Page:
More recently, the showing of “Memoirs of a Geisha,” which had been approved in November 2005 and scheduled for distribution on Feb. 9 of this year, was canceled at the last minute amid fears that the public would be outraged at the sight of Chinese actresses playing Japanese geishas. “Mission: Impossible III,” which in early May opened internationally in more than 50 countries with about 9,500 prints -- Paramount’s biggest-ever release -- was “postponed” in China because Shanghai authorities were unhappy with the way their metropolis was depicted in the film. Of course, copies of both “Memoirs” and “M:I III” are widely available on the streets for under $1.

Given such frustrations, why does Hollywood persist in its China venture, especially when the total box office for all Hollywood films in China in 2004 was only about $60 million (or about what “Cars” made on its opening weekend in North America)? A number of reasons have been advanced.

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First, with the rapid expansion of the economy and the rise of a middle class with disposable income, the vast potential of the Chinese market continues to beckon.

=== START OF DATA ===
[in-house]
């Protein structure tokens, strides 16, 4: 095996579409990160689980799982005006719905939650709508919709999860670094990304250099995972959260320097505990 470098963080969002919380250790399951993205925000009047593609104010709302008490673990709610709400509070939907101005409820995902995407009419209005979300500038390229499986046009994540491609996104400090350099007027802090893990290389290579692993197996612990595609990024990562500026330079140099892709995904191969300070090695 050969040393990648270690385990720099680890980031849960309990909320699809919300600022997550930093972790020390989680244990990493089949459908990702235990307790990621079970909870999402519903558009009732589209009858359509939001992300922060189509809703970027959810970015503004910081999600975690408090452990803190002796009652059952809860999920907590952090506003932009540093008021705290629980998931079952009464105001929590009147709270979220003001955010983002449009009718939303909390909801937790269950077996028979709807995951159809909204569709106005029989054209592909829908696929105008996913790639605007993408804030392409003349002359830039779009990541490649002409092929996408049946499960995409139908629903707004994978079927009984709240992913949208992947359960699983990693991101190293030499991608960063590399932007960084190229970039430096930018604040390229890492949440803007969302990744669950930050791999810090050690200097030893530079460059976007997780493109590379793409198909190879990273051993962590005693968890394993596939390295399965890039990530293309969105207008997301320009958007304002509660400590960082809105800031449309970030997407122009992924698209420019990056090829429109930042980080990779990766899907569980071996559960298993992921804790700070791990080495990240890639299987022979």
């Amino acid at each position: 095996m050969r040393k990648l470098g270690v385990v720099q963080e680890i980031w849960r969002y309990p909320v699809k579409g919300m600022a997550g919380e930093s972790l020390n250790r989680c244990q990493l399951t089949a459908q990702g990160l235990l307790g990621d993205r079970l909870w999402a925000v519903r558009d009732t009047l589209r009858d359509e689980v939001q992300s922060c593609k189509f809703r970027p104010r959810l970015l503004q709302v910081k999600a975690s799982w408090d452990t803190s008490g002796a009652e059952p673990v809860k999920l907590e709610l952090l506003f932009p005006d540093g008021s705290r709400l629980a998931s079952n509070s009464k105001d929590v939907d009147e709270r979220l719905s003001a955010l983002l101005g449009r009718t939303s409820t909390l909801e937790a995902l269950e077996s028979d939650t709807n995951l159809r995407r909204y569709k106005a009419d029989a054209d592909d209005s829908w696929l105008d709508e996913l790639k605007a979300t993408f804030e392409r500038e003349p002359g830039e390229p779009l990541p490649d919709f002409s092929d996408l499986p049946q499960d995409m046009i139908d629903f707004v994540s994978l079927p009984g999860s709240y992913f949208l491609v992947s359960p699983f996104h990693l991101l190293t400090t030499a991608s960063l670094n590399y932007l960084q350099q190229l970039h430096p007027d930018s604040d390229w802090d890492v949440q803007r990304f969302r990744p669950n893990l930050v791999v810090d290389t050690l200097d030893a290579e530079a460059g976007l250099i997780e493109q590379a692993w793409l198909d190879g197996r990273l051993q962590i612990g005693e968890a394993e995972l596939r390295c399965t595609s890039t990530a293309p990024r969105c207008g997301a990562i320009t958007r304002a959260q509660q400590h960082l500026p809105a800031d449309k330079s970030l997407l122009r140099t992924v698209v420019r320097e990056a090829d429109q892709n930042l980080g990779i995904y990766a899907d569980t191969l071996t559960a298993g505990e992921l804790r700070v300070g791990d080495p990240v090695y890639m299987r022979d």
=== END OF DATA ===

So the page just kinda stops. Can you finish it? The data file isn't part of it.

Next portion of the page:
Second, Hollywood studios view China as an increasingly participatory stakeholder in the international system, one that, given time, will begin to follow the rules.

Third, with the construction of many new state-of-the-art theaters in China, there is the expectation that blackout periods will become less justifiable; eventually there will be sufficient venues for both domestic and Hollywood films.

Fourth, a number of studios have begun to pursue co-productions with Chinese partners as a means of gaining greater market access and avoiding the restrictions that afflict standard Hollywood releases.

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Finally, most of the major American players in China’s film business do not view the Chinese market primarily in terms of the exhibition of theatrical films. Their interests are far broader, including theme parks, infrastructural development and the provision of technological expertise.

Thus, the current blip over “The Da Vinci Code” is likely to have little effect on Hollywood’s pursuit of its China dream.